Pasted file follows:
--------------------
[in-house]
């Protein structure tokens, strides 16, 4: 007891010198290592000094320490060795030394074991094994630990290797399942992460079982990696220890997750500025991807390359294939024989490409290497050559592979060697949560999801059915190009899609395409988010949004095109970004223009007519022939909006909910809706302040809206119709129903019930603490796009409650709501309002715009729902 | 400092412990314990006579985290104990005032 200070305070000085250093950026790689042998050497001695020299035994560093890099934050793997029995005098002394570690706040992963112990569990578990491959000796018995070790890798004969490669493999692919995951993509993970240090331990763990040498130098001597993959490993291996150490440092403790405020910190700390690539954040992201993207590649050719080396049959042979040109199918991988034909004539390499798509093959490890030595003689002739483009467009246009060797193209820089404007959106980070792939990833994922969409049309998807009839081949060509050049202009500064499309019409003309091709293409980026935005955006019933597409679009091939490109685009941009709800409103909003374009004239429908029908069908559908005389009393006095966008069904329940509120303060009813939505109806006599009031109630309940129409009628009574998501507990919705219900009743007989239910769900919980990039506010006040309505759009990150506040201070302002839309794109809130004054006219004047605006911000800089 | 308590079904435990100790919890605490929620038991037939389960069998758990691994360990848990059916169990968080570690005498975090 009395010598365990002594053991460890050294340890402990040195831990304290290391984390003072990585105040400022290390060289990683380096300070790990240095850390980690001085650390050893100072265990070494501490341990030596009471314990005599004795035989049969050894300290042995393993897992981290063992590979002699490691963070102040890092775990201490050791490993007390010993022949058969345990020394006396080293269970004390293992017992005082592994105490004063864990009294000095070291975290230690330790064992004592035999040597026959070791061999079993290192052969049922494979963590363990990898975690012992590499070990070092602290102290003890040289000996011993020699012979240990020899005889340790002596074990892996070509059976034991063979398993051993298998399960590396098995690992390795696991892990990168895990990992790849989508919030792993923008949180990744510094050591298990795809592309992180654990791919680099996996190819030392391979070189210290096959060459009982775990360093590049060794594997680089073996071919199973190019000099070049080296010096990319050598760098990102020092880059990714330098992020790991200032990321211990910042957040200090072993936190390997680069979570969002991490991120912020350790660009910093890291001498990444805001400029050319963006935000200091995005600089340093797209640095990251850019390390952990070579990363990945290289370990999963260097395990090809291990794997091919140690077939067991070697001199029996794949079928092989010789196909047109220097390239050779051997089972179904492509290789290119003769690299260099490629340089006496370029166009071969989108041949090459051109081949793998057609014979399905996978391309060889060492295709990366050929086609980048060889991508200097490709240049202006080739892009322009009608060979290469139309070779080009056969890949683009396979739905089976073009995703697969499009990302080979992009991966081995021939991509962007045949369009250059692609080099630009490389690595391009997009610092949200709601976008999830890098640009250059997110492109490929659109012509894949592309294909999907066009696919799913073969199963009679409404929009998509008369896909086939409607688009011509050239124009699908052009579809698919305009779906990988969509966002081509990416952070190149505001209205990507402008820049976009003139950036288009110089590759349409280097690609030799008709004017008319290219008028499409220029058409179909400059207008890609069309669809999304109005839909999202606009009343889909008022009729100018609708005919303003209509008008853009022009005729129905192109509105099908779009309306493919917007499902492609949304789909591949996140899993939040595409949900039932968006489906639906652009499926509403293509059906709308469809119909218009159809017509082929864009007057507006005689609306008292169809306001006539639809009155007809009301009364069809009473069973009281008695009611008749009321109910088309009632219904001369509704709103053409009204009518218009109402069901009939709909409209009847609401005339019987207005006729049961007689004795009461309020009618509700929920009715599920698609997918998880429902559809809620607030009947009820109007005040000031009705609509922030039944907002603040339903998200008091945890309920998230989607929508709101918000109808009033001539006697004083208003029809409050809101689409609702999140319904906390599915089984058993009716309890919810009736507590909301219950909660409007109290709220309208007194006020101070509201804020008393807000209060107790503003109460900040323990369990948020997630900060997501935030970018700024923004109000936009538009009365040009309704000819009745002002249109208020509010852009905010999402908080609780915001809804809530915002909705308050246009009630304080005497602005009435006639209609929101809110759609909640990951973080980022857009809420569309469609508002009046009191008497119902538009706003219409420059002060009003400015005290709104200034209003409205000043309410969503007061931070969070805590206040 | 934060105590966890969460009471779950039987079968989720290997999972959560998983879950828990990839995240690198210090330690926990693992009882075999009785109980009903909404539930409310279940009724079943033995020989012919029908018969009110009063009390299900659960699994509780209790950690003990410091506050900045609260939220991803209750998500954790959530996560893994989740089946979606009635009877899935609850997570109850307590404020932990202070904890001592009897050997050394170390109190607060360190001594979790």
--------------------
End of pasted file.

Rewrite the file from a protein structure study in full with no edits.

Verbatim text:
[in-house]
């Protein structure tokens, strides 16, 4: 007891010198290592000094320490060795030394074991094994630990290797399942992460079982990696220890997750500025991807390359294939024989490409290497050559592979060697949560999801059915190009899609395409988010949004095109970004223009007519022939909006909910809706302040809206119709129903019930603490796009409650709501309002715009729902 | 400092412990314990006579985290104990005032 200070305070000085250093950026790689042998050497001695020299035994560093890099934050793997029995005098002394570690706040992963112990569990578990491959000796018995070790890798004969490669493999692919995951993509993970240090331990763990040498130098001597993959490993291996150490440092403790405020910190700390690539954040992201993207590649050719080396049959042979040109199918991988034909004539390499798509093959490890030595003689002739483009467009246009060797193209820089404007959106980070792939990833994922969409049309998807009839081949060509050049202009500064499309019409003309091709293409980026935005955006019933597409679009091939490109685009941009709800409103909003374009004239429908029908069908559908005389009393006095966008069904329940509120303060009813939505109806006599009031109630309940129409009628009574998501507990919705219900009743007989239910769900919980990039506010006040309505759009990150506040201070302002839309794109809130004054006219004047605006911000800089 | 308590079904435990100790919890605490929620038991037939389960069998758990691994360990848990059916169990968080570690005498975090 009395010598365990002594053991460890050294340890402990040195831990304290290391984390003072990585105040400022290390060289990683380096300070790990240095850390980690001085650390050893100072265990070494501490341990030596009471314990005599004795035989049969050894300290042995393993897992981290063992590979002699490691963070102040890092775990201490050791490993007390010993022949058969345990020394006396080293269970004390293992017992005082592994105490004063864990009294000095070291975290230690330790064992004592035999040597026959070791061999079993290192052969049922494979963590363990990898975690012992590499070990070092602290102290003890040289000996011993020699012979240990020899005889340790002596074990892996070509059976034991063979398993051993298998399960590396098995690992390795696991892990990168895990990992790849989508919030792993923008949180990744510094050591298990795809592309992180654990791919680099996996190819030392391979070189210290096959060459009982775990360093590049060794594997680089073996071919199973190019000099070049080296010096990319050598760098990102020092880059990714330098992020790991200032990321211990910042957040200090072993936190390997680069979570969002991490991120912020350790660009910093890291001498990444805001400029050319963006935000200091995005600089340093797209640095990251850019390390952990070579990363990945290289370990999963260097395990090809291990794997091919140690077939067991070697001199029996794949079928092989010789196909047109220097390239050779051997089972179904492509290789290119003769690299260099490629340089006496370029166009071969989108041949090459051109081949793998057609014979399905996978391309060889060492295709990366050929086609980048060889991508200097490709240049202006080739892009322009009608060979290469139309070779080009056969890949683009396979739905089976073009995703697969499009990302080979992009991966081995021939991509962007045949369009250059692609080099630009490389690595391009997009610092949200709601976008999830890098640009250059997110492109490929659109012509894949592309294909999907066009696919799913073969199963009679409404929009998509008369896909086939409607688009011509050239124009699908052009579809698919305009779906990988969509966002081509990416952070190149505001209205990507402008820049976009003139950036288009110089590759349409280097690609030799008709004017008319290219008028499409220029058409179909400059207008890609069309669809999304109005839909999202606009009343889909008022009729100018609708005919303003209509008008853009022009005729129905192109509105099908779009309306493919917007499902492609949304789909591949996140899993939040595409949900039932968006489906639906652009499926509403293509059906709308469809119909218009159809017509082929864009007057507006005689609306008292169809306001006539639809009155007809009301009364069809009473069973009281008695009611008749009321109910088309009632219904001369509704709103053409009204009518218009109402069901009939709909409209009847609401005339019987207005006729049961007689004795009461309020009618509700929920009715599920698609997918998880429902559809809620607030009947009820109007005040000031009705609509922030039944907002603040339903998200008091945890309920998230989607929508709101918000109808009033001539006697004083208003029809409050809101689409609702999140319904906390599915089984058993009716309890919810009736507590909301219950909660409007109290709220309208007194006020101070509201804020008393807000209060107790503003109460900040323990369990948020997630900060997501935030970018700024923004109000936009538009009365040009309704000819009745002002249109208020509010852009905010999402908080609780915001809804809530915002909705308050246009009630304080005497602005009435006639209609929101809110759609909640990951973080980022857009809420569309469609508002009046009191008497119902538009706003219409420059002060009003400015005290709104200034209003409205000043309410969503007061931070969070805590206040 | 934060105590966890969460009471779950039987079968989720290997999972959560998983879950828990990839995240690198210090330690926990693992009882075999009785109980009903909404539930409310279940009724079943033995020989012919029908018969009110009063009390299900659960699994509780209790950690003990410091506050900045609260939220991803209750998500954790959530996560893994989740089946979606009635009877899935609850997570109850307590404020932990202070904890001592009897050997050394170390109190607060360190001594979790």